I still feel for a minority of children arriving at school in September but only just four in the August, they are still not equipped with the skills necessary for the vigours of a school day.

I personally hate the phrase "getting the children ready for school" and feel schools should be getting ready for children so young.

Sorry little rant over. :oxD

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Maybe MOST reception classes do have a TA, but in my experience if they do have one it is not all day so for a good portion of the day a reception teacher may well have 30 children.

 

If it isn't a legal requirement to have a support member of staff in reception then most times when money is short its a good place to cut and not worry about good practice and whats best for the children!

 

BIG bah humbug!!!!!!!

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I'm just reading this myself and as soon as I got to this paragraph I came straight here to express my outrage. What a ridiculous thing to say! What are the poor children who are stuck in a 1:30 ratio supposed to do? Say 'oh the average is 1:15 so I must be ok?' Absolutely mind-bogglingly awful.

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I think the ministers should try being the lead adult for 30x 4-5 year olds for a day and then see how much they like those ratios. And that would include:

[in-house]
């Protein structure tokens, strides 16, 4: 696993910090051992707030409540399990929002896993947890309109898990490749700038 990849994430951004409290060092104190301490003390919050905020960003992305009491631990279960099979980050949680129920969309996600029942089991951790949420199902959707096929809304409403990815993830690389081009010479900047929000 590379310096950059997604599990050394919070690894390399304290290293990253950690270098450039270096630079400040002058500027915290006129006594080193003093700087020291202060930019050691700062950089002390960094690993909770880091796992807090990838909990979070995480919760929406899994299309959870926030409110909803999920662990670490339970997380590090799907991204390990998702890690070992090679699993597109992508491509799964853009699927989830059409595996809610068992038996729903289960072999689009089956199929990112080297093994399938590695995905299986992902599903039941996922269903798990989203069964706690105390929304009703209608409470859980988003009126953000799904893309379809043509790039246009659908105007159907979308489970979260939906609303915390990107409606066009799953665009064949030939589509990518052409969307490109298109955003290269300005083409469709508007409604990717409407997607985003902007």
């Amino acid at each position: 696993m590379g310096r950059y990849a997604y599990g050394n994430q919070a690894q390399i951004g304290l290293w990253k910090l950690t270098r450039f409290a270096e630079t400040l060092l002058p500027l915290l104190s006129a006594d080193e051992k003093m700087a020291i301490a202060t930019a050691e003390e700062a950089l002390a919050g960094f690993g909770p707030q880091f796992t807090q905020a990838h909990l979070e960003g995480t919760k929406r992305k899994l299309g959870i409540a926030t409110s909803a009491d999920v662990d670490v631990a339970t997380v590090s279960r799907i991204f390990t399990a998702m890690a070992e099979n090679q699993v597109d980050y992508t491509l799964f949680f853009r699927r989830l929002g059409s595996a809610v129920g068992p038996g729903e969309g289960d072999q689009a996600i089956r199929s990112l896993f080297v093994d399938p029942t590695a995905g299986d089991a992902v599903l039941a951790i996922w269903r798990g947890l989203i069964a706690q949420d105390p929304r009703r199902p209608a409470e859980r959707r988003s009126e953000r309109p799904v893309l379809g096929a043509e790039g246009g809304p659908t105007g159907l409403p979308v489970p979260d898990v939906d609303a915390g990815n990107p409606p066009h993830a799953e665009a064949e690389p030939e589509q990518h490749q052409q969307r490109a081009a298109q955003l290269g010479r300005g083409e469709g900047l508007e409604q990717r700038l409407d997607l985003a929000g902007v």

Mananging all the learning of those 30 children, including managing learning for SEN/EAL pupils - TAs may do planning and preparation for this. It is the class teachers responsibilty under school teachers pay and conditions

Managing all the assessments - TAs may contribute but it remains the class teachers responsibilty as above. If you've ever sat with 30 assessment records or written those reports you'll know what I'm talking about!! (Mind you 52 nursery reports was a bit of a task too)

Managing all the parents that want to see you before or after school, just when you are trying to get all the above ready for the day - TAs may but ditto as above.

 

Oh and then have a few split class year 3's chucked in for good measure whilst sending the TAs on a first aid class for the day. And why not make it your school playground duty too, with a phase meeting at lunchtime......

 

I'll leave out the incontinent children with the toilets down the corridor - it's christmas after all.

 

Having an additonal TA is not the issue. If 4 year olds in Nursery get a guaranteed 1:13 which would reduce if additional adults were available then why is that any different in reception. If they are part of the EYFS then even out the ratios and guarantee 1:15 at all times.